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Closest pair of supermassive black holes headed for monster merger

Closest pair of supermassive b...
At just 1,600 light-years apart, the two supermassive black holes in the galaxy NGC 7727 are closer together than any others ever discovered
At just 1,600 light-years apart, the two supermassive black holes in the galaxy NGC 7727 are closer together than any others ever discovered
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At just 1,600 light-years apart, the two supermassive black holes in the galaxy NGC 7727 are closer together than any others ever discovered
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At just 1,600 light-years apart, the two supermassive black holes in the galaxy NGC 7727 are closer together than any others ever discovered
Left: A close up of the two supermassive black holes, visible as bright spots, in the galaxy NGC 7727. Right: A wide view of the galaxy
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Left: A close up of the two supermassive black holes, visible as bright spots, in the galaxy NGC 7727. Right: A wide view of the galaxy

Astronomers have discovered the closest pair of supermassive black holes yet known – and that record has two meanings. Not only are they the closest pair to Earth, but they’re the closest to each other as well, barreling towards each other for an eventual monster merger.

The two black holes are located in a galaxy called NGC 7727, about 89 million light-years from Earth. That might sound like a long way, but in cosmic terms it’s a mere stone’s throw, and far closer than the previous record holders at 470 million light-years. Of course, the closest single supermassive black hole is Sagittarius A*, which lurks at the center of the Milky Way just 26,000 light-years away.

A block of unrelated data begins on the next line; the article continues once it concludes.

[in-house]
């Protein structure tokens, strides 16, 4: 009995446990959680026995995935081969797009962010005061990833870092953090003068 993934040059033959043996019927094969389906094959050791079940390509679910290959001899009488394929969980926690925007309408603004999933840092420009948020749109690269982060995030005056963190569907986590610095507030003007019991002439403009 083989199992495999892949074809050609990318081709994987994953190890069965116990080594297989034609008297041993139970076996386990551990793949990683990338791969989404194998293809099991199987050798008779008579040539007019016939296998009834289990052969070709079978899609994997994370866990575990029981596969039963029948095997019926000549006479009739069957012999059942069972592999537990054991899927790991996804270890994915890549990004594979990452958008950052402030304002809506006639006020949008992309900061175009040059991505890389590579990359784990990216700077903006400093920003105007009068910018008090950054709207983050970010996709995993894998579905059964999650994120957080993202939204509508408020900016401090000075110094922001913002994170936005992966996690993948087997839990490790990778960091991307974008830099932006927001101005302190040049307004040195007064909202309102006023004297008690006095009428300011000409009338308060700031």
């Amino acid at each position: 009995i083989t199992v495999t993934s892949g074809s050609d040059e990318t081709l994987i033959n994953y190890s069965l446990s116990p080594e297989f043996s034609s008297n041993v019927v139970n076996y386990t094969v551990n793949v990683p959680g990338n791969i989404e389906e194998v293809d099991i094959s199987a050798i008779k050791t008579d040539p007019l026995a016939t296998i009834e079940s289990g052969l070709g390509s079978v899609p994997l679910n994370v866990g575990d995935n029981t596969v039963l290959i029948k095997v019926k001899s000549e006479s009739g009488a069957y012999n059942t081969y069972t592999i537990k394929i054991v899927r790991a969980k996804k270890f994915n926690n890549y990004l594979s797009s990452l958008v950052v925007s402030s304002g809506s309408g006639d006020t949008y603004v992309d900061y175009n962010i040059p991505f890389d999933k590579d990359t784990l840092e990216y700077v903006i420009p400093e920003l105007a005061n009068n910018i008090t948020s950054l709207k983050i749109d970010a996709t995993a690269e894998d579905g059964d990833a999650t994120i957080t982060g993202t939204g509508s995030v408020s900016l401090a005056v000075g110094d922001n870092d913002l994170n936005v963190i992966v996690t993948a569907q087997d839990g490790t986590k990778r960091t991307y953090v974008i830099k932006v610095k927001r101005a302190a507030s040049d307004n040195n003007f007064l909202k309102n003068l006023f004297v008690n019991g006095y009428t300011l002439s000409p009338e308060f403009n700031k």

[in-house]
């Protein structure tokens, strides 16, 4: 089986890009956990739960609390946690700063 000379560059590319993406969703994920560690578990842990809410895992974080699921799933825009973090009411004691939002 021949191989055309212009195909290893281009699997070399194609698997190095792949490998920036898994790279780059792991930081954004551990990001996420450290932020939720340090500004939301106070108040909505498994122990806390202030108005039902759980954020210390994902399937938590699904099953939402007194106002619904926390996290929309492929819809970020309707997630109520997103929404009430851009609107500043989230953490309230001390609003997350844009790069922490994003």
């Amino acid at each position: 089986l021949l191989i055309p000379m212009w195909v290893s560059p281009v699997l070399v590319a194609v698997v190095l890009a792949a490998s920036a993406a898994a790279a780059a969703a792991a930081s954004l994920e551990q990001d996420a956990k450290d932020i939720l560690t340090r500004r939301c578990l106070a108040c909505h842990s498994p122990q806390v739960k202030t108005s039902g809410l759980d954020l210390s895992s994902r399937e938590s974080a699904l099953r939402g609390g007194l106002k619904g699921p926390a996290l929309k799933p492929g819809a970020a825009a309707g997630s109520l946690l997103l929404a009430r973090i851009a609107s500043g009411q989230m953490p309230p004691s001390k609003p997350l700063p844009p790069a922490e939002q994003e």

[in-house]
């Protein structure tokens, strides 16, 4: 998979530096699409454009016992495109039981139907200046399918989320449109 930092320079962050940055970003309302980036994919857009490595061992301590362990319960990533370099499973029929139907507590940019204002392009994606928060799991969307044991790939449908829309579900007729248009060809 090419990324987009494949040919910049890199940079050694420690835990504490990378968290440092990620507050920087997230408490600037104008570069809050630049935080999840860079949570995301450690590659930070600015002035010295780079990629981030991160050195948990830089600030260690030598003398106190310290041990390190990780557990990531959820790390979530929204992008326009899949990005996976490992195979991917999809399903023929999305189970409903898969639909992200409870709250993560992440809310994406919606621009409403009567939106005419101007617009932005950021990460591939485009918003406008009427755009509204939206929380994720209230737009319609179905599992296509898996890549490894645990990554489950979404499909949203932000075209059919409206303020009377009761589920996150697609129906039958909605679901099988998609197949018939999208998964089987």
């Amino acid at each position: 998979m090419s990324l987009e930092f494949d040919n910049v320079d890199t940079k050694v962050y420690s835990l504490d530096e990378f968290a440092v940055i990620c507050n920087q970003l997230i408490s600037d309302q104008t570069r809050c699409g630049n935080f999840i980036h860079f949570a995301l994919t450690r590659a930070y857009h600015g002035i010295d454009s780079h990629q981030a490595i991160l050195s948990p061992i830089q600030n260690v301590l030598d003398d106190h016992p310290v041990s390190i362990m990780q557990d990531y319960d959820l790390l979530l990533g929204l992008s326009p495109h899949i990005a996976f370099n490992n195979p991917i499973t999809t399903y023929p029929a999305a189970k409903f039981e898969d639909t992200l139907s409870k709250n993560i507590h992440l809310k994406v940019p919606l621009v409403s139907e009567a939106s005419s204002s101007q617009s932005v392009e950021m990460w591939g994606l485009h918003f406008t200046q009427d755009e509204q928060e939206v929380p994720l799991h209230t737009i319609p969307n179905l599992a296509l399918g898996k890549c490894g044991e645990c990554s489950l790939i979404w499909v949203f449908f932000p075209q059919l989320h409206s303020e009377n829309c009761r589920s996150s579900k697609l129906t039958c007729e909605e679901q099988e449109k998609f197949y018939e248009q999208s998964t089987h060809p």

But perhaps even more intriguing is the proximity between the pair. These two supermassive black holes are just 1,600 light-years apart, less than half the distance between the previous record holders. And they’re getting closer.

“The small separation and velocity of the two black holes indicate that they will merge into one monster black hole, probably within the next 250 million years,” says Holger Baumgardt, co-author of the study.

Left: A close up of the two supermassive black holes, visible as bright spots, in the galaxy NGC 7727. Right: A wide view of the galaxy
Left: A close up of the two supermassive black holes, visible as bright spots, in the galaxy NGC 7727. Right: A wide view of the galaxy

The larger of the two is located right at the center of the galaxy, boasting a mass of almost 154 million times that of the Sun. The second is a comparatively petite 6.3 million solar masses, and the astronomers believe that it was originally the core of another galaxy that merged with NGC 7727 about a billion years ago.

Such a collision had long been suspected. NGC 7727 is a very irregular galaxy, with amorphous spiral arms and strange streams of stars in its outer regions. The two bright objects near the center were thought to be supermassive black holes, but it hadn’t been confirmed.

So for the new study, the researchers set out to measure the mass of the objects. They used the Multi-Unit Spectroscopic Explorer (MUSE), an instrument on the Very Large Telescope (VLT) in Chile, to study the gravitational influence the objects exerted on the stars around them. This revealed that the objects had masses of many millions of Suns, leaving supermassive black holes as the only candidates.

“Our finding implies that there might be many more of these relics of galaxy mergers out there and they may contain many hidden massive black holes that still wait to be found,” says Karina Voggel, lead author of the study. “It could increase the total number of supermassive black holes known in the local Universe by 30 percent.”

The research was published in the journal Astronomy & Astrophysics. The team describes the work in the video below.

Supermassive Black Holes on a Collision Course (ESOcast 246 Light)

Source: ESO

3 comments
3 comments
Chris Coles
They have illustrated them as emitting visible light, which would suggest that they are both active and their "jets" are pointed towards Earth; when I would guess, as they have not stated they are both active; that the illustration has been contrived to show their locations, not their activity. They should show more detail.
michael_dowling
No need to break a sweat. We have a few years to prepare. Should generate some humongous gravitational waves when they merge.
DGG
If they are 89 million light-years from Earth, we are looking at something 89 million years ago. And if they were only 1,600 light years apart they will already have combined, we will just have to wait 1,600 years to see it!